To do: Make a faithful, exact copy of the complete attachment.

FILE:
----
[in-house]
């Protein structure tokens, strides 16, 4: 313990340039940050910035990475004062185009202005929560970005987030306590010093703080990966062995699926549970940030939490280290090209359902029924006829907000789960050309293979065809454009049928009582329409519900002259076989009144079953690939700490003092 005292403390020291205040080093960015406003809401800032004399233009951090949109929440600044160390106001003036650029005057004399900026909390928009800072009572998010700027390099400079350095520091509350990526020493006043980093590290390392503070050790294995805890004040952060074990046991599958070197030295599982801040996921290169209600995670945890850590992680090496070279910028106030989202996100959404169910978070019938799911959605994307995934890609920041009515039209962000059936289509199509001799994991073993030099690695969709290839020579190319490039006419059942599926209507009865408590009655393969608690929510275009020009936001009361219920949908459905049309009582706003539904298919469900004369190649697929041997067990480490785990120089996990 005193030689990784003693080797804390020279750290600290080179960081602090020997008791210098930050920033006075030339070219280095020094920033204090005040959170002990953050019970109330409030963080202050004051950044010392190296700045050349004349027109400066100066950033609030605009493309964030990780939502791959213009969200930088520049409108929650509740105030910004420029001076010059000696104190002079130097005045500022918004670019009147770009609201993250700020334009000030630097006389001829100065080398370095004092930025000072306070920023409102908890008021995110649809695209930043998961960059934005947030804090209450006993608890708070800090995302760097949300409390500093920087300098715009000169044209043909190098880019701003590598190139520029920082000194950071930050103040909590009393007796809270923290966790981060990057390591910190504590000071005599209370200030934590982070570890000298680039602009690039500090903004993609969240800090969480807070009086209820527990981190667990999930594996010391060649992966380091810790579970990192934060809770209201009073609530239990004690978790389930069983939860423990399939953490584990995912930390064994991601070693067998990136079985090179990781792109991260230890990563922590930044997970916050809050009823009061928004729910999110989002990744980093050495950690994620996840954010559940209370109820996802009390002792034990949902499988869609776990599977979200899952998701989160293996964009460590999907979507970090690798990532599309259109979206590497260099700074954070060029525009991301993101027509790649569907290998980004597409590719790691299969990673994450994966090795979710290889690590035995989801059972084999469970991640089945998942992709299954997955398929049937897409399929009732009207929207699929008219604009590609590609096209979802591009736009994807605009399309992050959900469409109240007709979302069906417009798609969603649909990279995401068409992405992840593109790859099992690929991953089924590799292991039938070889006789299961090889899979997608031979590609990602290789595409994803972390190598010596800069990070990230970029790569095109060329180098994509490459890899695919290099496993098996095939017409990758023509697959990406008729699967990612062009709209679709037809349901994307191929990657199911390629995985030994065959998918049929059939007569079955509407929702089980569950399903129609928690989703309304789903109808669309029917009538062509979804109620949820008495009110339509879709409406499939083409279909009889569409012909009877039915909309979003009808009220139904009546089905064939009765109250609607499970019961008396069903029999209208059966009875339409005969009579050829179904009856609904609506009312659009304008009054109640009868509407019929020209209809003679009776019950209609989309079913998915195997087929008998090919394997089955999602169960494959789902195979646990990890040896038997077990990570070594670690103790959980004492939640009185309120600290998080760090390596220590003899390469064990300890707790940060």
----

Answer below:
[in-house]
């Protein structure tokens, strides 16, 4: 313990340039940050910035990475004062185009202005929560970005987030306590010093703080990966062995699926549970940030939490280290090209359902029924006829907000789960050309293979065809454009049928009582329409519900002259076989009144079953690939700490003092 005292403390020291205040080093960015406003809401800032004399233009951090949109929440600044160390106001003036650029005057004399900026909390928009800072009572998010700027390099400079350095520091509350990526020493006043980093590290390392503070050790294995805890004040952060074990046991599958070197030295599982801040996921290169209600995670945890850590992680090496070279910028106030989202996100959404169910978070019938799911959605994307995934890609920041009515039209962000059936289509199509001799994991073993030099690695969709290839020579190319490039006419059942599926209507009865408590009655393969608690929510275009020009936001009361219920949908459905049309009582706003539904298919469900004369190649697929041997067990480490785990120089996990 005193030689990784003693080797804390020279750290600290080179960081602090020997008791210098930050920033006075030339070219280095020094920033204090005040959170002990953050019970109330409030963080202050004051950044010392190296700045050349004349027109400066100066950033609030605009493309964030990780939502791959213009969200930088520049409108929650509740105030910004420029001076010059000696104190002079130097005045500022918004670019009147770009609201993250700020334009000030630097006389001829100065080398370095004092930025000072306070920023409102908890008021995110649809695209930043998961960059934005947030804090209450006993608890708070800090995302760097949300409390500093920087300098715009000169044209043909190098880019701003590598190139520029920082000194950071930050103040909590009393007796809270923290966790981060990057390591910190504590000071005599209370200030934590982070570890000298680039602009690039500090903004993609969240800090969480807070009086209820527990981190667990999930594996010391060649992966380091810790579970990192934060809770209201009073609530239990004690978790389930069983939860423990399939953490584990995912930390064994991601070693067998990136079985090179990781792109991260230890990563922590930044997970916050809050009823009061928004729910999110989002990744980093050495950690994620996840954010559940209370109820996802009390002792034990949902499988869609776990599977979200899952998701989160293996964009460590999907979507970090690798990532599309259109979206590497260099700074954070060029525009991301993101027509790649569907290998980004597409590719790691299969990673994450994966090795979710290889690590035995989801059972084999469970991640089945998942992709299954997955398929049937897409399929009732009207929207699929008219604009590609590609096209979802591009736009994807605009399309992050959900469409109240007709979302069906417009798609969603649909990279995401068409992405992840593109790859099992690929991953089924590799292991039938070889006789299961090889899979997608031979590609990602290789595409994803972390190598010596800069990070990230970029790569095109060329180098994509490459890899695919290099496993098996095939017409990758023509697959990406008729699967990612062009709209679709037809349901994307191929990657199911390629995985030994065959998918049929059939007569079955509407929702089980569950399903129609928690989703309304789903109808669309029917009538062509979804109620949820008495009110339509879709409406499939083409279909009889569409012909009877039915909309979003009808009220139904009546089905064939009765109250609607499970019961008396069903029999209208059966009875339409005969009579050829179904009856609904609506009312659009304008009054109640009868509407019929020209209809003679009776019950209609989309079913998915195997087929008998090919394997089955999602169960494959789902195979646990990890040896038997077990990570070594670690103790959980004492939640009185309120600290998080760090390596220590003899390469064990300890707790940060």